The Effect of Child Health Insurance Access on Schooling: Evidence From Public Insurance Expansions: This study presents compelling evidence that exposure to Medicaid when young increases later educational attainment.

School Nurses’ Perceptions and Practices of Assisting Students in Obtaining Public Health Insurance: This research demonstrates the importance of children's health insurance coverage based on school nurses' perceptions of positive, long-term benefits for students.

Eligibility for Community Eligibility Provision: This searchable database developed jointly by the Center on Budget and Policy Priorities and the Food Research & Action Center provides information about which schools were eligible to adopt community eligibility and which schools had already implemented it as of 2015.

Enroll America Uninsured and Assister Maps:   Enroll America (EA) is a national nonprofit organization working to bring cutting-edge tools, data and policy analysis, and best practices to health care enrollment under the Affordable Care Act.  Among a range of tools, EA uses consumer data and predictive algorithms to assess an adult’s likelihood of being uninsured, then creates interactive “heat maps” that identify areas with high uninsured rates.  School-based outreach programs can use these maps to target schools in areas where large numbers of uninsured but eligible people live.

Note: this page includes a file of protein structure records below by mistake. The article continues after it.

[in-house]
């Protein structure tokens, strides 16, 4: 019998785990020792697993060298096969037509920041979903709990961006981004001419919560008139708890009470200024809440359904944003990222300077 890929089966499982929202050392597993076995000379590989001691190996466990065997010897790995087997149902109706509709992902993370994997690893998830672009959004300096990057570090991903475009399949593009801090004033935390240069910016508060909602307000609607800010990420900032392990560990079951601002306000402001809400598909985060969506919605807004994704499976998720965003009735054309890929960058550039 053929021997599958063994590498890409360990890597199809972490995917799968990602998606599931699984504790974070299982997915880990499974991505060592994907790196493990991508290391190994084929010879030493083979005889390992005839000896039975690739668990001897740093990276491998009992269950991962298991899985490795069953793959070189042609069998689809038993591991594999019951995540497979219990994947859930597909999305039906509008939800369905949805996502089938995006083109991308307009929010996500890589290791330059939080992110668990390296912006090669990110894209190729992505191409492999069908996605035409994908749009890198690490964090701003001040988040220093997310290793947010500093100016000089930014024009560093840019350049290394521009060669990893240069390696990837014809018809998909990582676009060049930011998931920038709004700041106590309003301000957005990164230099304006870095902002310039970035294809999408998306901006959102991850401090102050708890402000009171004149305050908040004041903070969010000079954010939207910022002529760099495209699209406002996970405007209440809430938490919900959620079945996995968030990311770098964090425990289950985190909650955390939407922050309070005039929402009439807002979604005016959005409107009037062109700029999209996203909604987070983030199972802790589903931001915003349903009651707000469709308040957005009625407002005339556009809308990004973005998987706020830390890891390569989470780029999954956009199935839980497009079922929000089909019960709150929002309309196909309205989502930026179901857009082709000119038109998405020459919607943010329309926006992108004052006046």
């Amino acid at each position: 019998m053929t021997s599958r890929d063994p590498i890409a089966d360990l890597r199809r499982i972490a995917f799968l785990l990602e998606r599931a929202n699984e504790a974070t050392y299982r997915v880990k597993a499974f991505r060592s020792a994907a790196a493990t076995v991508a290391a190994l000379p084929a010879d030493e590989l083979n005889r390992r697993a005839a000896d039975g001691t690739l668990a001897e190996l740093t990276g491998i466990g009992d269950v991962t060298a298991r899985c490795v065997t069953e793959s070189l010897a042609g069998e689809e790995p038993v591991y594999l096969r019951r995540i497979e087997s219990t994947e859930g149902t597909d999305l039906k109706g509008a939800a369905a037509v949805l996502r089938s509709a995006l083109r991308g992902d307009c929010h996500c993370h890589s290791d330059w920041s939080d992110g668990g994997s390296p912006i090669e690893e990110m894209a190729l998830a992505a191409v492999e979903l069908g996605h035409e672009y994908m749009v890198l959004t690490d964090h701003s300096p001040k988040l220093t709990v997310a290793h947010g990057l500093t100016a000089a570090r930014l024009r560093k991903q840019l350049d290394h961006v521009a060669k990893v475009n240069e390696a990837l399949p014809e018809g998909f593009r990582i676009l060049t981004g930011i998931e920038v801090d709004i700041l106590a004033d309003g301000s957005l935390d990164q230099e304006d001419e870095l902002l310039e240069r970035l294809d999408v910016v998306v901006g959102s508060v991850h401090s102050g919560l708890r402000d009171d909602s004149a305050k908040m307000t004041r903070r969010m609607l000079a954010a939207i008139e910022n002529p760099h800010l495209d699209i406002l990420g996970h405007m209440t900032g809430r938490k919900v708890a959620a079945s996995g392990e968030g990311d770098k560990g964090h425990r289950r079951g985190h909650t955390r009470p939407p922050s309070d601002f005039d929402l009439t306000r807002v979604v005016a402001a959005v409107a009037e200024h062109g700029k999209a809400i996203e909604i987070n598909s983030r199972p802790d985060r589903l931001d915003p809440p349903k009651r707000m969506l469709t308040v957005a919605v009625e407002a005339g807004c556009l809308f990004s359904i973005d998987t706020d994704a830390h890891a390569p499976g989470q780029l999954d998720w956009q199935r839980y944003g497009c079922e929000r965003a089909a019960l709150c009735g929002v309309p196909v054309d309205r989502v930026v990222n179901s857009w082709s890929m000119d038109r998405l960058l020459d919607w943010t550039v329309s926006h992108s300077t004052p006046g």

Young American Engagement Toolkit: This toolkit focuses on health coverage outreach to young adults, including helpful information about how to engage with colleges and universities.

Forum Guide to Protecting the Privacy of Student Information: State and Local Agencies:  This guide helps state and local education agencies and schools develop policies and procedures to protect information about students and families. It includes helpful examples of requests, notifications, consent forms, and releases, and a memorandum from the U.S. Department of Agriculture on disclosure of children’s eligibility for free and reduced-price meals.